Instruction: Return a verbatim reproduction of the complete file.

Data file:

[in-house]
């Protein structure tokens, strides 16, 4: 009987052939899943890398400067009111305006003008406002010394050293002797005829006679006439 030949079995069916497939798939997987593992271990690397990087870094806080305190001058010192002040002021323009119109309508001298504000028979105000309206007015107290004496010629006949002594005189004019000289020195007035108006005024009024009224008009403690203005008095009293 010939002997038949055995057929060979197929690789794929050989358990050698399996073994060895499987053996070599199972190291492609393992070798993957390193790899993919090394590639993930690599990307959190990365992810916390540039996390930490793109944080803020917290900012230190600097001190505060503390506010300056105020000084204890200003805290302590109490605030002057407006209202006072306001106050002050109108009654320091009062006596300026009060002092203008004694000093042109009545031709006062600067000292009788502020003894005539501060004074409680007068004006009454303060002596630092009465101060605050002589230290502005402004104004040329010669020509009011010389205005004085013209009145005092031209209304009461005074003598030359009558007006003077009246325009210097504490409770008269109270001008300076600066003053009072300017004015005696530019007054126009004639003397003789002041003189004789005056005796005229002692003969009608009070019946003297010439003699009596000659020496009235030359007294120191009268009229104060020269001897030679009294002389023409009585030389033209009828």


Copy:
[in-house]
């Protein structure tokens, strides 16, 4: 009987052939899943890398400067009111305006003008406002010394050293002797005829006679006439 030949079995069916497939798939997987593992271990690397990087870094806080305190001058010192002040002021323009119109309508001298504000028979105000309206007015107290004496010629006949002594005189004019000289020195007035108006005024009024009224008009403690203005008095009293 010939002997038949055995057929060979197929690789794929050989358990050698399996073994060895499987053996070599199972190291492609393992070798993957390193790899993919090394590639993930690599990307959190990365992810916390540039996390930490793109944080803020917290900012230190600097001190505060503390506010300056105020000084204890200003805290302590109490605030002057407006209202006072306001106050002050109108009654320091009062006596300026009060002092203008004694000093042109009545031709006062600067000292009788502020003894005539501060004074409680007068004006009454303060002596630092009465101060605050002589230290502005402004104004040329010669020509009011010389205005004085013209009145005092031209209304009461005074003598030359009558007006003077009246325009210097504490409770008269109270001008300076600066003053009072300017004015005696530019007054126009004639003397003789002041003189004789005056005796005229002692003969009608009070019946003297010439003699009596000659020496009235030359007294120191009268009229104060020269001897030679009294002389023409009585030389033209009828």